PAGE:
Now they’re fleeing across the country and Loth’s stuck sharing a horse and a bedroll with Grub while imitating royalty, eating eel porridge, and dodging swamp monsters and bandits.

Along the way, Loth discovers that there’s more to Grub than meets the eye. Under the dirt and bad attitude, Grub’s not completely awful. He might even be attractive. In fact, Loth has a terrible suspicion that he’s developing feelings, and he’s not sure what to do about that. He’d probably have more luck figuring it out if people would just stop trying to kill them.

Still, at least they’ve got a dragon, right?

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A dwarf, an elf, a human, and an orc crash into a prison where two redheads await. One of them is the lost prince, you see, and these unlikely band of rescuers are determined to snatch him away to safety and earn all the glory. A case of mistaken identity, however, lands the wrong guy as the prince and his cellmate as his grumpy tagalong. Cue adventure.

This was….okay, in every sense of the word. It’s a simple story; it doesn’t do anything particularly new or exciting with the imposter royal trope, the worldbuilding is sparse, and the side characters are cute and provide some extra banter. In terms of queer fantasy adventures, it’s nowhere near the kind of funny that Lightning Struck Heart is, but it definitely has its witty moments.

I was just rather bored with it. I mean, the book knows what it’s about – it’s not meant to be a sprawling fantasy epic – but everything from the characters to the relationship to the plot felt surface-level and derivative compared to other stories that tackle this premise in a more interesting way. It plays safe and doesn’t attempt to be anything it’s not, but damn, I sure wish it’d at least tried.

But if you’re looking for quick and light-hearted fantasy that you want to squeeze inbetween heavier reads, or you just really love red-haired protagonists, then this might be one for you.

Thank you to Gay Romance Reviews and the authors for providing the review copy

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Reviews: Contagion & Immunity by Erin Bowman – Biological Space Horror and Maple Walnut Ice Cream

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Title: Contagion (Contagion 1)
Author: Erin Bowman
Publisher: HarperTeen
Release Date: July 24th, 2018
Genre(s): YA Sci-Fi, Thriller, Horror
Subjects and Themes: Microbiology, LGBTQIAP+
Page Count: 432 (hardback)

Rating: 7.5/10

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After receiving a distress call from a drill team on a distant planet, a skeleton crew is sent into deep space to perform a standard search-and-rescue mission.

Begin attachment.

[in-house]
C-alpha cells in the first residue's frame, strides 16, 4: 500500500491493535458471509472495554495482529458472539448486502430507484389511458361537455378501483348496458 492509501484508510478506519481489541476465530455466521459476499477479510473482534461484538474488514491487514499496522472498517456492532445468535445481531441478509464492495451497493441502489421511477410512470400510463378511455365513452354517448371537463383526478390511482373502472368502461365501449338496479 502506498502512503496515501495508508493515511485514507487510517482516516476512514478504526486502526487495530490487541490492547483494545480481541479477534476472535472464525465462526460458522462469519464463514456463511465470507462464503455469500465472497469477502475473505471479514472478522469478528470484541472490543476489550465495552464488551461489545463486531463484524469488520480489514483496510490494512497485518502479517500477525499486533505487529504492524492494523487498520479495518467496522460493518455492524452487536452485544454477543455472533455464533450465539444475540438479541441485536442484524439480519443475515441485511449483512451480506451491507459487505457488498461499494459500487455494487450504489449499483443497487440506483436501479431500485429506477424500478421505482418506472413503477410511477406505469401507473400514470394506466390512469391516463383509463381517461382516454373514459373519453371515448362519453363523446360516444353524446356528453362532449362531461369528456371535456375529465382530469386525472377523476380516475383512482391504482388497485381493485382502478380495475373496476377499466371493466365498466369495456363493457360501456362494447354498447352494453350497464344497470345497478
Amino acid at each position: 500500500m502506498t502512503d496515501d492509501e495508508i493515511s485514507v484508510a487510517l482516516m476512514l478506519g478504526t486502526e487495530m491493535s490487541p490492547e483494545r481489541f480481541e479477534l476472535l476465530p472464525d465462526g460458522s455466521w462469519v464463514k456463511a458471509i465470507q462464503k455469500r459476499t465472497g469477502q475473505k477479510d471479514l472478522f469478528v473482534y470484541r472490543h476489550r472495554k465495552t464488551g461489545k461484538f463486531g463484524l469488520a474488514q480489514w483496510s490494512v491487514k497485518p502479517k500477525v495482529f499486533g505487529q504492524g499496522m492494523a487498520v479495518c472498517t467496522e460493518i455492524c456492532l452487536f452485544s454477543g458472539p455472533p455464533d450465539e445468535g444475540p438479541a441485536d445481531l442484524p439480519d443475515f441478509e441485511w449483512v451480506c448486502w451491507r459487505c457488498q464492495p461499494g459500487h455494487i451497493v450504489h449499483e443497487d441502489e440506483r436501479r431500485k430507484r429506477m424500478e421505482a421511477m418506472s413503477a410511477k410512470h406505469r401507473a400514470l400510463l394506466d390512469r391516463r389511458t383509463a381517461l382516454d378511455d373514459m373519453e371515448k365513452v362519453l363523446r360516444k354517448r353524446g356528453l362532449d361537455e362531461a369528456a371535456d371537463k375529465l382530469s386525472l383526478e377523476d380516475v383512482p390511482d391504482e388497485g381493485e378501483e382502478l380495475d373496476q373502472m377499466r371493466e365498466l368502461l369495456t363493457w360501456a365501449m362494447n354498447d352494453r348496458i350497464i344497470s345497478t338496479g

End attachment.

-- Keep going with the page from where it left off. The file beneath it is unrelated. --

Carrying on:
When they arrive, they find the planet littered with the remains of the project—including its members’ dead bodies. As they try to piece together what could have possibly decimated an entire project, they discover that some things are best left buried—and some monsters are only too ready to awaken.

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This is one of those “I liked it! The end!” books, so the review is going to be obscenely short.

Contagion offers something I desperately want to see more of in sci-fi: biological space horror. Bowman combines the fear of outer space with that of alien biological entities–all the more scary because they’re microscopic–and creates a entertaining, claustrophobic tale with breakneck pacing and moments that are genuinely creepy.

It also boasts a fairly large cast and multiple PoVs, with an intern named Thea being the central character. I loved the fact that Thea’s not a leader–not your typical confident SFF hero with a smart tongue. She’s introverted yet resourceful and, being the youngest of the crew, feels she has something to prove. Some of the other characters aren’t as developed as she is, but Bowman gives you just enough information to keep you interested in their well-being (or demise).

I do wish the effect of the contagion was less…mundane than what it turned out to be. Something a little more visceral and insidious. Because after the reveal of the “monsters” (space zombies, essentially) a lot of the initial horror was lost. But I enjoyed the atmosphere and tension leading up to that moment so much that I’m mostly willing to forgive it.

And…that’s all you need to know, really. Go read it. You’ll have fun.

And, hey, Netflix? Get on it. I needed a movie adaptation yesterday.

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Title:
Immunity (Contagion 2)
Author: Erin Bowman
Publisher: HarperTeen
Release Date: July 2nd, 2019
Genre(s): YA Sci-Fi
Subjects and Themes: Microbiology, LGBTQIAP+
Page Count: 448 (hardback)

Rating: 7.0/10

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Thea, Coen, and Nova have escaped from Achlys, only to find themselves imprisoned on a ship they thought was their ticket to safety. Now the nightmare they thought they’d left behind is about to be unleashed as an act of political warfare, putting the entire galaxy at risk.

To prevent an interstellar catastrophe, they’ll have to harness the evil of the deadly Achlys contagion and deploy the only weapons they have left: themselves.

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Immunity is a completely different beast to Contagion in terms of genre and plot focus. So much that I got mental whiplash reading them back-to-back.